Despite the popular misunderstanding, fur alone is not enough to protect dogs from the elements. The fact is that, much like people, dogs have varying degrees of tolerance when it comes to temperature extremes. Even the hardiest breeds are susceptible to hypothermia and frostbite. Fortunately, hypothermia and frostbite can be easy to evade by taking a few precautions:
Talk to your vet about cold weather protection
Arthritis might worsen in the cold months because of the direct effect of the cold which can cause increased stiffness, and because the cold frequently brings icy/slippery streets and sidewalks. Before it gets to be wintertime your dog should have a checkup. Having your dog checked by a veterinarian can help ensure that problems don’t worsen when the temperature drops.
Know your dog’s cold tolerance
Although all dogs are at risk in the cold weather, some are better equipped to handle it than others. Huskies and other breeds from cold climates are certainly going to be more comfortable than other dogs, such as the Italian Greyhounds. Also consider that old, young, wet dogs or dogs with thinner coats are at a greater risk of getting hypothermia and/or frostbite.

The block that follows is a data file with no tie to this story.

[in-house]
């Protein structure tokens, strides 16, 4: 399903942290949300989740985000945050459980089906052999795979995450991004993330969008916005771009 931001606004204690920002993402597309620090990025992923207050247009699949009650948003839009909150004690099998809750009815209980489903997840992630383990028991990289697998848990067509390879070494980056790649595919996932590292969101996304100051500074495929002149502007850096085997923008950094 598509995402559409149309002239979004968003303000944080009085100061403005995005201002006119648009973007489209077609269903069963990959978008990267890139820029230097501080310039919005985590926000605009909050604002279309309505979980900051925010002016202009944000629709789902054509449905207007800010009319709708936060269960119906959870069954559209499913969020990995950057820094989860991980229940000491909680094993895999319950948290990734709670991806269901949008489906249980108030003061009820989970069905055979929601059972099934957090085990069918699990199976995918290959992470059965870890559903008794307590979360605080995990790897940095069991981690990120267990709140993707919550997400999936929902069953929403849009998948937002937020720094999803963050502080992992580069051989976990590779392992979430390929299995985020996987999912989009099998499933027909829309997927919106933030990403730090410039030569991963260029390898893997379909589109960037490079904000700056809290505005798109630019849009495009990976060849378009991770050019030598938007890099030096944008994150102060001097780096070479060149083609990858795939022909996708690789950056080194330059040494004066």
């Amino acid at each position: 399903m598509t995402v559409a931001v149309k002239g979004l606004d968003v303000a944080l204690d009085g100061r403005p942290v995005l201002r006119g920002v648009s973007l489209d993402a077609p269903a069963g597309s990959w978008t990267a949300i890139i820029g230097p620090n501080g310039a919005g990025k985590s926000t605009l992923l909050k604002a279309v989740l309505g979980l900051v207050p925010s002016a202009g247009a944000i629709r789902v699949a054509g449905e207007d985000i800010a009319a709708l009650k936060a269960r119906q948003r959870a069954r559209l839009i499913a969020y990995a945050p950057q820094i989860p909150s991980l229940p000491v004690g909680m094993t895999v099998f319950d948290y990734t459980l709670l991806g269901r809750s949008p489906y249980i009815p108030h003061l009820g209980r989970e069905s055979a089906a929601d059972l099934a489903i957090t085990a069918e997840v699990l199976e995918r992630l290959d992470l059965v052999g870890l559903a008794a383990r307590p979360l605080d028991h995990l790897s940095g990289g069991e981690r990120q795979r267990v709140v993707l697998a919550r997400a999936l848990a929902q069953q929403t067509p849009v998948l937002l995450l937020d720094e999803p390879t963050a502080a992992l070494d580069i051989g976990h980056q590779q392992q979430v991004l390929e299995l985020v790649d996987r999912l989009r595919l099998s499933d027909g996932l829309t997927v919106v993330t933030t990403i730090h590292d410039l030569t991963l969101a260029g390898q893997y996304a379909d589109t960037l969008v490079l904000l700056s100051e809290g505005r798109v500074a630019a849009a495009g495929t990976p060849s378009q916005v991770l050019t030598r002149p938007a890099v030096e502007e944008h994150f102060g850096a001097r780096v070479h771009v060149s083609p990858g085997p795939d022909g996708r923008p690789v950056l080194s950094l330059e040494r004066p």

Take shorter walks with your dogs
Winter is a great time to get closer to your pets. They want to be inside with you where it’s warm. Short, frequent walks are preferable to extended walks during this time of year The winter is the perfect time to enter your dog into daycare so that he can burn off excess energy in a safe and social place. Don’t forget about playtime at home either, dogs love to chase a plush toy through the hallways.
Antifreeze is a common cold weather poison but not the only one to be aware of: road salt and rodent poisons are also used with greater frequency during this time of year.
Dogs may also lick their paws after a walk. Every time you come inside with your dog you should dry his feet thoroughly with a towel to be sure he has not tracked in any dangerous chemicals.
Try clothing layers for warmth
For small dogs sweaters are not a joke, they’re actually very important during the cold weather. Small dogs have a larger surface area for their body weight and benefit greatly not only from a warm shirt but also from booties. Don’t leave your dog inside of a parked car
It’s important when grooming your dog during the winter. Taking too much hair off will mean he has less to keep him warm; leaving too much on will make brushing more difficult and could lead to matted hair. Ask your veterinarian how often he recommends grooming based on your breed of dog.